As 2022 draws to a close, even the most optimistic are having their mettle tested by global events. From war in Europe to soaring inflation, it’s a time when we could all do with a festive break and a glass of something to soothe our worries away. The outlook for beverage alcohol, including spirits, around the world appears fragile, and it’s only fair to say that some regions – western Europe and China, definitely, North America possibly – could face a tricky 12 months ahead.
But the underlying consumer trends remain undeniably positive. More and more people, in more and more parts of the world, are willing to spend more and more money on the right product – particularly, but not exclusively, if it’s got agave or juniper in it.
That sentiment will come under pressure in 2023 but it will endure and re-emerge even more strongly in time – and for that reason, my glass remains half-full as the end of 2022 beckons.
The relentless rise of agave spirits – centred mainly on the US and at increasingly extravagant price points – has been one of the features of the spirits market over the past five years. As 2022 draws to a close, the category stands at an interesting inflection point.
At the moment, there’s no sign of the high-end Tequila boom ending in the US and, perhaps surprisingly, American consumers remain content to spend big on their preferred cristalinos and extra-añejos. But will that sentiment persist into 2023, as rising prices begin to erode disposable incomes and optimism alike?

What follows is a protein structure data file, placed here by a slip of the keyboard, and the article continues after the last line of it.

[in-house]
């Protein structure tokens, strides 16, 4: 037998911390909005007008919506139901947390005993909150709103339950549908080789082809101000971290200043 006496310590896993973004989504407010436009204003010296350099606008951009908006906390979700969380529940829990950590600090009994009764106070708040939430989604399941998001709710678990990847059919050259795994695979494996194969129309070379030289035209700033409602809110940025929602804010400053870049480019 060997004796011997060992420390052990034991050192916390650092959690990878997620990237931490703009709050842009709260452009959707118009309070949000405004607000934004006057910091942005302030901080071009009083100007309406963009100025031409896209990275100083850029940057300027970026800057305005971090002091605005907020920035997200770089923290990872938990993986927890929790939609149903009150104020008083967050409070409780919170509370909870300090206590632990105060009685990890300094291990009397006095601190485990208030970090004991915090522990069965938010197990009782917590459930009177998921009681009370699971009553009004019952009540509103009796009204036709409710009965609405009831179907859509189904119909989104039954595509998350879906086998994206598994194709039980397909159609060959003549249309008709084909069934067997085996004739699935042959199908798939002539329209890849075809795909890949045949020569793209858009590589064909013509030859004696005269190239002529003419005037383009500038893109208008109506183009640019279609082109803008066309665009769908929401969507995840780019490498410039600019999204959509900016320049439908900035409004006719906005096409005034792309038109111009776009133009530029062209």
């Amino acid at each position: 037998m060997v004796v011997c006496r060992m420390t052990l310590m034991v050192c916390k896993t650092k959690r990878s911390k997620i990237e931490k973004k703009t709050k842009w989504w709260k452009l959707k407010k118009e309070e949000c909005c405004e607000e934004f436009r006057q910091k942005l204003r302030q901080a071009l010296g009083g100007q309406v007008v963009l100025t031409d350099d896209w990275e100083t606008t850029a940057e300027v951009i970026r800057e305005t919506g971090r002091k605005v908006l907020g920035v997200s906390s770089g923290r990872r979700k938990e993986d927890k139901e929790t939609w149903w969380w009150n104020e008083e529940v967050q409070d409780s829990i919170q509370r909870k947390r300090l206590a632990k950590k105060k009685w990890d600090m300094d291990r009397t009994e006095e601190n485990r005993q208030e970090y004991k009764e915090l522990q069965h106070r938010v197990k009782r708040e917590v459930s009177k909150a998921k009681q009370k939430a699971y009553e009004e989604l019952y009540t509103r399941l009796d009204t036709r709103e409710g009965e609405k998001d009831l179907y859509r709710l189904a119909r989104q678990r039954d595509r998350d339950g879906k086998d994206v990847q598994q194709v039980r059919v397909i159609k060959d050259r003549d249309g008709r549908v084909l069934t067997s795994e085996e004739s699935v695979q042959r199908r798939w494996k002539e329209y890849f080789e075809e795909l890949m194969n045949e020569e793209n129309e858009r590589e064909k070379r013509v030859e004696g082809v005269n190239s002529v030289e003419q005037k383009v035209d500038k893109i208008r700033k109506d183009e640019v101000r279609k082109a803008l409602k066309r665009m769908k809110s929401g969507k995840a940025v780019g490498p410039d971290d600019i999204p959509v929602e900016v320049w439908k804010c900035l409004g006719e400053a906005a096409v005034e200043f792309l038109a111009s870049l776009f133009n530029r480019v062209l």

These question marks make it all the more important that brand owners don’t remain over-fixated on the US to the exclusion of everywhere else. The savvy ones (assuming they have the necessary resources and routes-to-market) will look to simultaneously transform attitudes in legacy markets for Tequila and build its presence in fresh destinations – for example, in Asia.
In the former, attitudes are beginning to change, eliminating the old clichés around shots and slammers, and people are increasingly taking both Tequila and mezcal seriously. As other agave and agave-adjacent spirits such as sotol, raicilla and bacanora emerge into the market – see, for instance, Pernod Ricard’s new venture with Nocheluna – the story for the consumer could become even more compelling – and not only in the US.
Gin enters a new phase
Gin’s in a funny place right now. For industry observers in the UK and Spain, it feels as if the juniper boom has been around forever and – since the worst effects of the Covid-19 pandemic – the category has moved into reverse, especially in the UK.
In such a saturated market, however, some kind of correction looked overdue, and even amid signs of slow decline, gin remains big business in both countries. Much more importantly, the UK and Spain aren’t the world.
Consider the recently-announced acquisition of German brand Elephant Gin by Italian import and distribution business Compagnia dei Caraibi. You might think this an odd time to be buying a gin, but the prognosis for the Italian gin market is bright – as GlobalData forecasts suggest – and I wouldn’t be surprised to see more deals like this in the near future.